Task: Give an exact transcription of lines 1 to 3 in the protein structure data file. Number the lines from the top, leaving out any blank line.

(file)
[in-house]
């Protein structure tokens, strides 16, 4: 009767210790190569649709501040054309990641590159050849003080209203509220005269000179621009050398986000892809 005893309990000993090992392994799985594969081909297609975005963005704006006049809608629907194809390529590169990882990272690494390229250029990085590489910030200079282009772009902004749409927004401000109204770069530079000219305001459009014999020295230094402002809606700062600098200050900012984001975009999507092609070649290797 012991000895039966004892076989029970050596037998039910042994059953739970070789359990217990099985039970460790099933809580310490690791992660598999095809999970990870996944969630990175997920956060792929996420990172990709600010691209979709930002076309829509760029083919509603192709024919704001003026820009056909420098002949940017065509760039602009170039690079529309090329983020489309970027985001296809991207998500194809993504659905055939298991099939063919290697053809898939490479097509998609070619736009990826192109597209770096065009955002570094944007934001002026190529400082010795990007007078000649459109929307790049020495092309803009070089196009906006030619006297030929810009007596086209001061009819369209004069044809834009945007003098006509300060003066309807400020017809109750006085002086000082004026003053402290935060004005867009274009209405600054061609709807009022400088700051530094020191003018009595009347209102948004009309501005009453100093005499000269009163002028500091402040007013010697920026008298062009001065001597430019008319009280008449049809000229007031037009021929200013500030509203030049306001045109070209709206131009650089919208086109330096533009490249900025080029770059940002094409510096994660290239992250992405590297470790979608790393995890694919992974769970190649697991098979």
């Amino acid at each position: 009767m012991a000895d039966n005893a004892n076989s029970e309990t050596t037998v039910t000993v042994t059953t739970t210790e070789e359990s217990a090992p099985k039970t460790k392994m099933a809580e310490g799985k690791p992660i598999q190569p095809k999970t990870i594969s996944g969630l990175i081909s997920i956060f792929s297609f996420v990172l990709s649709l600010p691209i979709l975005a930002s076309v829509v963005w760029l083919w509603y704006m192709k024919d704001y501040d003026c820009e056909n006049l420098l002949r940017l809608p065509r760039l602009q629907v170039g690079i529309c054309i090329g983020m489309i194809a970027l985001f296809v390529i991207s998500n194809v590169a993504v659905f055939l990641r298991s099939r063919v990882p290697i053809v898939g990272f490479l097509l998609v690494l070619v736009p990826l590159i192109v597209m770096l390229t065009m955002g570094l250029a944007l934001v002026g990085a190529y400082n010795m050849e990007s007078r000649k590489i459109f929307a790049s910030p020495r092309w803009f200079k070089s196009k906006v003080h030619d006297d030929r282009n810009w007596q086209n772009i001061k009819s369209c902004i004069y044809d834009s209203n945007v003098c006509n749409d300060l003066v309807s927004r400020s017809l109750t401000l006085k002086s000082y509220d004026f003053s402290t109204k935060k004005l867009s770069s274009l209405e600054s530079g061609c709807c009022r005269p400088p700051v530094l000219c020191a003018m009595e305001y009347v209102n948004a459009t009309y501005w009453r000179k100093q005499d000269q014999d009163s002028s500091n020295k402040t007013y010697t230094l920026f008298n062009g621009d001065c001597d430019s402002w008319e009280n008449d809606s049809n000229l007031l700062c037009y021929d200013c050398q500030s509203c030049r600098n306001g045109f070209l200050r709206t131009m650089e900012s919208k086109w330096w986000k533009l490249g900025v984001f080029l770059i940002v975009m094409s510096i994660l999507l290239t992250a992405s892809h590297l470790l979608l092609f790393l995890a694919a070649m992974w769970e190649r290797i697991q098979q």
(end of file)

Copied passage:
[in-house]
């Protein structure tokens, strides 16, 4: 009767210790190569649709501040054309990641590159050849003080209203509220005269000179621009050398986000892809 005893309990000993090992392994799985594969081909297609975005963005704006006049809608629907194809390529590169990882990272690494390229250029990085590489910030200079282009772009902004749409927004401000109204770069530079000219305001459009014999020295230094402002809606700062600098200050900012984001975009999507092609070649290797 012991000895039966004892076989029970050596037998039910042994059953739970070789359990217990099985039970460790099933809580310490690791992660598999095809999970990870996944969630990175997920956060792929996420990172990709600010691209979709930002076309829509760029083919509603192709024919704001003026820009056909420098002949940017065509760039602009170039690079529309090329983020489309970027985001296809991207998500194809993504659905055939298991099939063919290697053809898939490479097509998609070619736009990826192109597209770096065009955002570094944007934001002026190529400082010795990007007078000649459109929307790049020495092309803009070089196009906006030619006297030929810009007596086209001061009819369209004069044809834009945007003098006509300060003066309807400020017809109750006085002086000082004026003053402290935060004005867009274009209405600054061609709807009022400088700051530094020191003018009595009347209102948004009309501005009453100093005499000269009163002028500091402040007013010697920026008298062009001065001597430019008319009280008449049809000229007031037009021929200013500030509203030049306001045109070209709206131009650089919208086109330096533009490249900025080029770059940002094409510096994660290239992250992405590297470790979608790393995890694919992974769970190649697991098979």
């Amino acid at each position: 009767m012991a000895d039966n005893a004892n076989s029970e309990t050596t037998v039910t000993v042994t059953t739970t210790e070789e359990s217990a090992p099985k039970t460790k392994m099933a809580e310490g799985k690791p992660i598999q190569p095809k999970t990870i594969s996944g969630l990175i081909s997920i956060f792929s297609f996420v990172l990709s649709l600010p691209i979709l975005a930002s076309v829509v963005w760029l083919w509603y704006m192709k024919d704001y501040d003026c820009e056909n006049l420098l002949r940017l809608p065509r760039l602009q629907v170039g690079i529309c054309i090329g983020m489309i194809a970027l985001f296809v390529i991207s998500n194809v590169a993504v659905f055939l990641r298991s099939r063919v990882p290697i053809v898939g990272f490479l097509l998609v690494l070619v736009p990826l590159i192109v597209m770096l390229t065009m955002g570094l250029a944007l934001v002026g990085a190529y400082n010795m050849e990007s007078r000649k590489i459109f929307a790049s910030p020495r092309w803009f200079k070089s196009k906006v003080h030619d006297d030929r282009n810009w007596q086209n772009i001061k009819s369209c902004i004069y044809d834009s209203n945007v003098c006509n749409d300060l003066v309807s927004r400020s017809l109750t401000l006085k002086s000082y509220d004026f003053s402290t109204k935060k004005l867009s770069s274009l209405e600054s530079g061609c709807c009022r005269p400088p700051v530094l000219c020191a003018m009595e305001y009347v209102n948004a459009t009309y501005w009453r000179k100093q005499d000269q014999d009163s002028s500091n020295k402040t007013y010697t230094l920026f008298n062009g621009d001065c001597d430019s402002w008319e009280n008449d809606s049809n000229l007031l700062c037009y021929d200013c050398q500030s509203c030049r600098n306001g045109f070209l200050r709206t131009m650089e900012s919208k086109w330096w986000k533009l490249g900025v984001f080029l770059i940002v975009m094409s510096i994660l999507l290239t992250a992405s892809h590297l470790l979608l092609f790393l995890a694919a070649m992974w769970e190649r290797i697991q098979q």